If you’ve ever experienced back pain, you know how frustrating it can be to live your life to the fullest. Certain symptoms of back discomfort could even be a sign of adult scoliosis.
When Beverly Wahlenmeier was referred to see Spine and Neuro Surgeon Dr. Derek Taggard, she was in desperate need of pain relief.
Beverly said, “In 2008, I had a fusion in my lower back which helped for a while and then after a few years about five years after that it started to hurt again… I went to my doctor and I said, ‘This is not getting better’.”
Dr. Taggard explains, Beverly had a mild spinal deformity – degenerative scoliosis or adult scoliosis.
“So that degenerative scoliosis occurs really as a combination of two factors. One is the deterioration of the disc space in the front of the spine as the water content is lost and there’s natural deterioration in the disk space. There’s increased degenerative forces in more low chair back on the back part of the joints of the spine called the facet joints,” said Dr. Taggard.
Adult scoliosis can rob someone, like Beverly, of their livelihood.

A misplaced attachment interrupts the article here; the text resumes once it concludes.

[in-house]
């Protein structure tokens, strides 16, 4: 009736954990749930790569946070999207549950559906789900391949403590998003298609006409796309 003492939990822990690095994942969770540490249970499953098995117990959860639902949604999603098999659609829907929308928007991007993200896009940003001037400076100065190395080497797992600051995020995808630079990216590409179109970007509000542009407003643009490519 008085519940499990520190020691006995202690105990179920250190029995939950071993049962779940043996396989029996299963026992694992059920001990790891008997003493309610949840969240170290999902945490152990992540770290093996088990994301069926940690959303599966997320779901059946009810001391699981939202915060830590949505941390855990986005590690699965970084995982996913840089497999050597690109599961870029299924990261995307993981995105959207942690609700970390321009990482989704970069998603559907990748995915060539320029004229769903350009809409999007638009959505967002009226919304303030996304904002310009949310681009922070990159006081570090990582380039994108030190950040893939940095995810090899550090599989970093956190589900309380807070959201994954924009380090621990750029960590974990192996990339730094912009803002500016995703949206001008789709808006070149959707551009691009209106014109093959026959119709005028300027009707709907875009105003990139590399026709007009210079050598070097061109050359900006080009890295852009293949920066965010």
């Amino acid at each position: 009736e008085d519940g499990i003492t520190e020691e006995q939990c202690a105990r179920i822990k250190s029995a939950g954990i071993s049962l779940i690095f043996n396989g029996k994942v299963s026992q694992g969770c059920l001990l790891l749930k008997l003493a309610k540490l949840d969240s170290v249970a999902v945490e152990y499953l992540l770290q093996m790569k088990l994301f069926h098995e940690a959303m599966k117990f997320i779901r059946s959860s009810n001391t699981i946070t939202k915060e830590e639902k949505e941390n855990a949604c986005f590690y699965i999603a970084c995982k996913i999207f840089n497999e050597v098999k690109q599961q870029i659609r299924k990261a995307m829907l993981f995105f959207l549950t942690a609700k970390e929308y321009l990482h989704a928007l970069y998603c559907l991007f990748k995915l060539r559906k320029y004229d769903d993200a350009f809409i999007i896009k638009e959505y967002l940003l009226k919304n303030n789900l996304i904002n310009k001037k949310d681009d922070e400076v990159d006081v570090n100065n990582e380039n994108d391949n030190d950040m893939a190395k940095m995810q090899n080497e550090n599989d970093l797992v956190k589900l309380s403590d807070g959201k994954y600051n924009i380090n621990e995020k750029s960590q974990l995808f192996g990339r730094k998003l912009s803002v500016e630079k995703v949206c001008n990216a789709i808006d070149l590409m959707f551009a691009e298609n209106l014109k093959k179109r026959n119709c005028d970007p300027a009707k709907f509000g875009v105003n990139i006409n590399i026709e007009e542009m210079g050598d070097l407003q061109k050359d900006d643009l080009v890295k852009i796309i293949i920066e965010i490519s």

Dr. Taggard stated, “It’s not just back pain alone, but there’s nerve symptoms in the legs, whether it’s radiculopathy or a single pinched nerve in the back or presentation where patients have significant lumbard stenosis and they have difficulty walking because of pain or numbness in their legs or the feeling that their legs will give out.”
Beverly was offered surgery and knew it was the best plan of action to help get her life back.
“Just walking, doing cooking, going to the grocery store those sort of things… you’re limited, and so I would choose one or the other maybe going to the grocery store, then I would have to lay down… The last time the family went to Disneyland, I ended up in a wheel chair. I was in so much pain, I couldn’t do it,” stated Beverly.
The goals of surgery are to restore spinal balance and reduce pain and discomfort by relieving nerve pressure and maintaining corrected alignment. Dr. Taggard said Beverly’s procedure was successful, but surgery is actually rare for adults who have scoliosis.
“Maybe about ten-percent of the population has some degree of scoliosis, but really it’s about five percent of patients that are undergoing surgery,” Dr. Taggard said.
He said there are non-operative measures that can be taken to alleviate pain for patients who do not have disabling symptoms.
The doctor added, “There’s certainly natural degeneration in the normal healthy spine that occurs; but when we see things that are falling outside of the norm, then we try to intervene through strengthening programs and non-surgical means.”
Beverly is grateful the surgery worked for her, and recommends anyone who suffers from chronic back pain to see their doctor right away.
“It’s just changed. I, my son just got married and I danced the night away. So it was just, it’s changed my whole life… Kinda gets a little emotional, but I just thank you, thank you for giving my life back, the team and everybody,” ended Beverly.